The American Civil War : a military history by John Keegan
New York : Alfred A. Knopf, 2009 ISBN 9780307263438
What a strange and disappointing book. John Keegan was a well known military historian; one of his books, The Face of Battle, broke new ground in the description of the experience of fighting, from generals to the humble private. Unfortunately, the book under review does not attain the standard of that earlier work.
I picked up this book after watching the film Lincoln, which I enjoyed immensely. I realised while watching the film that my knowledge of the American Civil War was pretty sketchy at best, so I thought I'd remedy that and Keegan was close at hand.
Keegan calls his book a military history, yet the first description of battle does not appear until the reader is one third of the way through the book. The hundred pages or so before our first taste of battle is filled with a confusing mash of discussion - a brief and inconclusive foray into the causes of the war, and then a description of the armies involved which actually tells us more about what was going on in Britain at the time rather than America, and a treatise on the "Military Geography of the Civil War", which is simplistic and repetitive.
Repetition is in fact the bane of this book - Keegan is forever jumping forward or backwards in the Civil War chronology to make a point, most annoyingly referencing battles that are yet to occur to illuminate a point about the one he is currently writing about. He continually makes the same points about the advantages and disadvantages of the rivers in the battle areas, and of the railroads. It almost seems as though the chapters of this book are a collection of separate essays that have been brought together, without any editing process.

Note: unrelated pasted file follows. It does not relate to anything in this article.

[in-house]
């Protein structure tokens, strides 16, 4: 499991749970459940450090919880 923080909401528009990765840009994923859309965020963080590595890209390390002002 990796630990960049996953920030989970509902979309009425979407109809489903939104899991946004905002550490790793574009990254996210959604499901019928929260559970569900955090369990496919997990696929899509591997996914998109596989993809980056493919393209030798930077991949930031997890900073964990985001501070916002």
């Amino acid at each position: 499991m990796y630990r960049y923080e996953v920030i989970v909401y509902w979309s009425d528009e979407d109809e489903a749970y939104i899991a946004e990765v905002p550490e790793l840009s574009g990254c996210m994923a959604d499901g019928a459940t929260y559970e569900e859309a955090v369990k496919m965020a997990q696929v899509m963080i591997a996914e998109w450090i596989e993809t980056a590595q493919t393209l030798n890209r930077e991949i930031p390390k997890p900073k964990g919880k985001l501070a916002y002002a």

For a war that had, "By common computation, about 10,000 battles, large and small", the book intersperses the major battles sparsely throughout the text, with much intervening material. The reader gets no feel for how close in time battles might have been to each other, or how wins or losses affected the public at large, apart from brief glimpses.
Once Keegan actually gets on to the fighting, he takes us up to the Fall of Richmond, and then proceeds to wander off the chronological path again, with chapters on Black Soldiers (which restates much he has already stated), the Home Front, Walt Whitman, and chapters on Generalship, Battles, and on whether the South could have survived (which again is a re-hash of earlier sections of the book). Only after this 50 page foray does he get to the final climax of the War, which is then followed by a very strange section which purports to show how the Civil War inoculated the American worker against Socialism!
This book is really all over the place, and the good points - some of the battle descriptions, the pen portraits of the major Generals - are overburdened by the meandering repetitious nature of much of the rest of the book.
The maps are sometimes helpful (although there are not enough of them), and the apparatus is OK (although there are some gaps in the index), but overall, I'd have to recommend not to read this book if you want to be any clearer on the American Civil War. In fact I've found it difficult to write about in any coherent way. One for aficionados - if only to pick holes in.
Cheers for now, from
A View Over the Bell